Once again, R.L-R., the attorney-client privilege case, is set for oral argument on June 10, 2013 at 10:30 in the Third DCA. If you recall, last time the youth ran away and only his attorney knew where he was. The youth refused to tell or communicate with anyone else. DCF moved to compel the attorney to disclose the information, and the attorney refused citing privilege. Judge Hanzman, in a lengthy order, ruled that attorney-client privilege applies to children and youth in dependency proceedings and that there is no “best interests” exception. DCF took that ruling up on writ, which the Third DCA dismissed as moot when the child returned, despite requests from all parties for the Court to hear the matter.

Since that time, Judge Hanzman recused himself on an unrelated ground, and the case is now set before Judge Lederman. One of the main arguments made on behalf of the privilege is that, if the child does not feel he can safely talk to his attorney, the next time he runs away nobody will know where he is. Thankfully that didn’t happen: The child apparently ran again, but again kept in contact with his counsel. It is no surprise, however, since Judge Lederman has gone on record many times stating that she does not believe in attorneys for children, that she found that there is certainly an exception to the privilege for a child if it applies at all.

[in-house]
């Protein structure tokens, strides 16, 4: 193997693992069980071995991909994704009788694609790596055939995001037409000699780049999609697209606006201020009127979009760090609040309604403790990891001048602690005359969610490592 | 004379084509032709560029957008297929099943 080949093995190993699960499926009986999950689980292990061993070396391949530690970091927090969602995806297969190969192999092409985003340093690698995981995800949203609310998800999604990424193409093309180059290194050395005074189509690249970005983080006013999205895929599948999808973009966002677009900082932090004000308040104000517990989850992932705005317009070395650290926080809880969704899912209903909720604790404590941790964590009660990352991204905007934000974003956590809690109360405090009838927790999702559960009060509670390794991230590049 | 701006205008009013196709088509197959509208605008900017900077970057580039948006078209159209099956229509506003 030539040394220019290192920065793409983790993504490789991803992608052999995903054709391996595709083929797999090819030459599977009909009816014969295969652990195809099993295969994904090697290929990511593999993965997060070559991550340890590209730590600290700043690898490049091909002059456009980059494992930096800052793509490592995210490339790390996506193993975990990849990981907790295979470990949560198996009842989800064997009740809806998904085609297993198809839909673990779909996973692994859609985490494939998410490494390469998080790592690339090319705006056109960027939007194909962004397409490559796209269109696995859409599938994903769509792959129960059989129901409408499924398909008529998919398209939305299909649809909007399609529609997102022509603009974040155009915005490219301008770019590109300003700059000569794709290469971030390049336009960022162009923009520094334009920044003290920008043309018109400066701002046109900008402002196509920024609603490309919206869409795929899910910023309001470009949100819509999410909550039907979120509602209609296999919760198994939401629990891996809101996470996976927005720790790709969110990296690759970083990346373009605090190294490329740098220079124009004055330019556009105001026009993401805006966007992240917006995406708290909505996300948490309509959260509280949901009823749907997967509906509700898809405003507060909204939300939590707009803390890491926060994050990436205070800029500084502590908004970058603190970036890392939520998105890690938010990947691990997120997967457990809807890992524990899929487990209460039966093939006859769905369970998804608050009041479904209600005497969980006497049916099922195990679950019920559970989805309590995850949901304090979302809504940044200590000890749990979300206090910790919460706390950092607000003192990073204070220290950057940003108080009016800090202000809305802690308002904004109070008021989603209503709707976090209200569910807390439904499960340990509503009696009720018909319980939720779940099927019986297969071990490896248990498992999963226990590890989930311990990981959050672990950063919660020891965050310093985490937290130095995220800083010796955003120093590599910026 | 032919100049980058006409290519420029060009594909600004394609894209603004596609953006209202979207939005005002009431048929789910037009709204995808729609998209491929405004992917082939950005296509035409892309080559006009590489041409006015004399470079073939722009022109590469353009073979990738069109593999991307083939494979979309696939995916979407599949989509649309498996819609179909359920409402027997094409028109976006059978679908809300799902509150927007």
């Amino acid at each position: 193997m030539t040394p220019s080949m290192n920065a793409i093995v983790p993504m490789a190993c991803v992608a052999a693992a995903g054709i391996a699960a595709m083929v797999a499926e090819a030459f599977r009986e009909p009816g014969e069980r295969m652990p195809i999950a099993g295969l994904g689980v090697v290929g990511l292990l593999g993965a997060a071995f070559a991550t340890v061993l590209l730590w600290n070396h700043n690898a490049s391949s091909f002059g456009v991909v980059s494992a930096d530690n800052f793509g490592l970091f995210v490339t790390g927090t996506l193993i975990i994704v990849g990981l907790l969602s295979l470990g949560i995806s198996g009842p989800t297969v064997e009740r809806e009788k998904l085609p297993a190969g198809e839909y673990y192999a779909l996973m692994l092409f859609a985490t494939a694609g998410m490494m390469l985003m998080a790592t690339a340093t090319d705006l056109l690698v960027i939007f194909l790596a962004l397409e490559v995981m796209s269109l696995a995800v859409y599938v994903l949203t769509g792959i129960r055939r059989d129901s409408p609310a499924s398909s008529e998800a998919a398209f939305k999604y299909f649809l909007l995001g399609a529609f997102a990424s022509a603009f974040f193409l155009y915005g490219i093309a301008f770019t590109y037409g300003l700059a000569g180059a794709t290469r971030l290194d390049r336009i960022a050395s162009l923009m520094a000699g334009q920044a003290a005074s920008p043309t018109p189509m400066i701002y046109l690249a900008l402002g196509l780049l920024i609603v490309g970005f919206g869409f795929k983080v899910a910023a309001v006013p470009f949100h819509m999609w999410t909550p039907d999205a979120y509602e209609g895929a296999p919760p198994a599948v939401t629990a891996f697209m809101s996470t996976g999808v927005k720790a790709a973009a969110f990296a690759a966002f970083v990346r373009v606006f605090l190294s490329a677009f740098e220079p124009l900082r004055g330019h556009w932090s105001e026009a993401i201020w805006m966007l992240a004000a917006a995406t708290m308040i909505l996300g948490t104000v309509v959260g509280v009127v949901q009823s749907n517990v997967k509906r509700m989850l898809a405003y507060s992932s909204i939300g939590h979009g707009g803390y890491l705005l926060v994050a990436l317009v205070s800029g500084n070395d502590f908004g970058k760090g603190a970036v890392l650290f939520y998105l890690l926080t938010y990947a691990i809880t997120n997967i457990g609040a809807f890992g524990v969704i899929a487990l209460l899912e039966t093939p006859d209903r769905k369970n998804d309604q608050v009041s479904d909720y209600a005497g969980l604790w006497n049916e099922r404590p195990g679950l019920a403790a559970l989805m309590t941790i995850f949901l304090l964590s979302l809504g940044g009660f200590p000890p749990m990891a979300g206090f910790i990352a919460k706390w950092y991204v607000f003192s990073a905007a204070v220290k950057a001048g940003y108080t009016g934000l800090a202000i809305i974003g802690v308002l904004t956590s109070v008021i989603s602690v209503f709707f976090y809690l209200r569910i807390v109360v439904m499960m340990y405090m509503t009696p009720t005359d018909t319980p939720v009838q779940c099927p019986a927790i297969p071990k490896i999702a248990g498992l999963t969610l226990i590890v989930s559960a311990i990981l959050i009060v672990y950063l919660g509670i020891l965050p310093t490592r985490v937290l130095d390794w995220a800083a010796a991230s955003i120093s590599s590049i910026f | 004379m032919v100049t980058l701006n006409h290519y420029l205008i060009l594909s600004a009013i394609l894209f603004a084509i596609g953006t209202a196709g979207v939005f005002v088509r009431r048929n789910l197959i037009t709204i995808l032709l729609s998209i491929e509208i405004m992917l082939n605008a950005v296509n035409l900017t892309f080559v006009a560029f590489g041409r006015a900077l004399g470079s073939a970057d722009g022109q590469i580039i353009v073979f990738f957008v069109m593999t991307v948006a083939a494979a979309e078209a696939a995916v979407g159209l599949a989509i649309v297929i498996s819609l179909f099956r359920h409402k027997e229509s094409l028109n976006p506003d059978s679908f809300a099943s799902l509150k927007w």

As I said before, this is a critical moment for the rights of dependent children in Florida. Equally so, though, this is a critical moment for all attorneys: if the state and courts can force an attorney to disclose information based on their own interpretations of what is in that client’s best interest, then there is no privilege at all. This encroachment at the edges should raise alarm bells across the Bar.

News & Notes

Orlando Sentinel: With LGBT groups in Capitol, House briefly debates ’sexual oreintation’ foster care bill

A beautiful moment:

 It was a rare first-person discussion for the Florida House: two openly gay lawmakers discussing the problems they experienced as teens.

The Florida House briefly showed its new, more diverse membership Tuesday when two freshmen openly gay House members supported an amendment to an otherwise non-controversial foster-care bill to prohibit foster parents from interfering in the “natural development of the child’s sexual orientation.”

From the Orlando Sentinel.

Foster care can do better all around at helping kids develop their personal identities, including their sexual orientation, religion, ethnicity, culture, and personality. Families do that naturally through shared experience, history, and values. But foster care staff have to be trained and supported to help a kid develop identities that the staff member him or herself does not necessarily share.


Here’s a video of Rep. Richardson. Thanks Miami Herald.